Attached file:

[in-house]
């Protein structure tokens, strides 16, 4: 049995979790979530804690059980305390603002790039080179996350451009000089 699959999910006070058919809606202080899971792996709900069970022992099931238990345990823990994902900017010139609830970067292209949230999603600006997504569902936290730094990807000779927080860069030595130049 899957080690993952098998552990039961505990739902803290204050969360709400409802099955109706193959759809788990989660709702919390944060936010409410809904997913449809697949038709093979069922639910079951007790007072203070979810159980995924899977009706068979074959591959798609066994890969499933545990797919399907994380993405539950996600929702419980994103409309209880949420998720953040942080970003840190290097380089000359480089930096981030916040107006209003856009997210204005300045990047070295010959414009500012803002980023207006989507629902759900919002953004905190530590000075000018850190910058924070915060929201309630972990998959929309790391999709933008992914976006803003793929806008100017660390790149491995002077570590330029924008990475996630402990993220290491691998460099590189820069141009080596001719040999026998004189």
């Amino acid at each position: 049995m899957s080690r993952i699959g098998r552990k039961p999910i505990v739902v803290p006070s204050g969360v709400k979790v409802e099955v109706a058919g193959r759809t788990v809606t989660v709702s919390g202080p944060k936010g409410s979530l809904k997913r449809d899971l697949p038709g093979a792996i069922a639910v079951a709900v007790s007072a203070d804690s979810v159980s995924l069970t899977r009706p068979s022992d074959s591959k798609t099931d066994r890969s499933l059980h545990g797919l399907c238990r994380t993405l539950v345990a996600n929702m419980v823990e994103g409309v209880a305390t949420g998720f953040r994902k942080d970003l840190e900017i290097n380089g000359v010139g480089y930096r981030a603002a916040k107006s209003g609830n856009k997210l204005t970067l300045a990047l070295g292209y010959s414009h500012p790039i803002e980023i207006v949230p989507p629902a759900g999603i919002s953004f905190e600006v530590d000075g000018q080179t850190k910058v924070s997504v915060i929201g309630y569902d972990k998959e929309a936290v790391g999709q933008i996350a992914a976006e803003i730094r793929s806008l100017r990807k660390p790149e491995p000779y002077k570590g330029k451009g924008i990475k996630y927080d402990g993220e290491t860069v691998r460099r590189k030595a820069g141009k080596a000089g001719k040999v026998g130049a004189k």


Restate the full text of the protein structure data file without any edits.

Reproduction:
[in-house]
């Protein structure tokens, strides 16, 4: 049995979790979530804690059980305390603002790039080179996350451009000089 699959999910006070058919809606202080899971792996709900069970022992099931238990345990823990994902900017010139609830970067292209949230999603600006997504569902936290730094990807000779927080860069030595130049 899957080690993952098998552990039961505990739902803290204050969360709400409802099955109706193959759809788990989660709702919390944060936010409410809904997913449809697949038709093979069922639910079951007790007072203070979810159980995924899977009706068979074959591959798609066994890969499933545990797919399907994380993405539950996600929702419980994103409309209880949420998720953040942080970003840190290097380089000359480089930096981030916040107006209003856009997210204005300045990047070295010959414009500012803002980023207006989507629902759900919002953004905190530590000075000018850190910058924070915060929201309630972990998959929309790391999709933008992914976006803003793929806008100017660390790149491995002077570590330029924008990475996630402990993220290491691998460099590189820069141009080596001719040999026998004189």
């Amino acid at each position: 049995m899957s080690r993952i699959g098998r552990k039961p999910i505990v739902v803290p006070s204050g969360v709400k979790v409802e099955v109706a058919g193959r759809t788990v809606t989660v709702s919390g202080p944060k936010g409410s979530l809904k997913r449809d899971l697949p038709g093979a792996i069922a639910v079951a709900v007790s007072a203070d804690s979810v159980s995924l069970t899977r009706p068979s022992d074959s591959k798609t099931d066994r890969s499933l059980h545990g797919l399907c238990r994380t993405l539950v345990a996600n929702m419980v823990e994103g409309v209880a305390t949420g998720f953040r994902k942080d970003l840190e900017i290097n380089g000359v010139g480089y930096r981030a603002a916040k107006s209003g609830n856009k997210l204005t970067l300045a990047l070295g292209y010959s414009h500012p790039i803002e980023i207006v949230p989507p629902a759900g999603i919002s953004f905190e600006v530590d000075g000018q080179t850190k910058v924070s997504v915060i929201g309630y569902d972990k998959e929309a936290v790391g999709q933008i996350a992914a976006e803003i730094r793929s806008l100017r990807k660390p790149e491995p000779y002077k570590g330029k451009g924008i990475k996630y927080d402990g993220e290491t860069v691998r460099r590189k030595a820069g141009k080596a000089g001719k040999v026998g130049a004189k």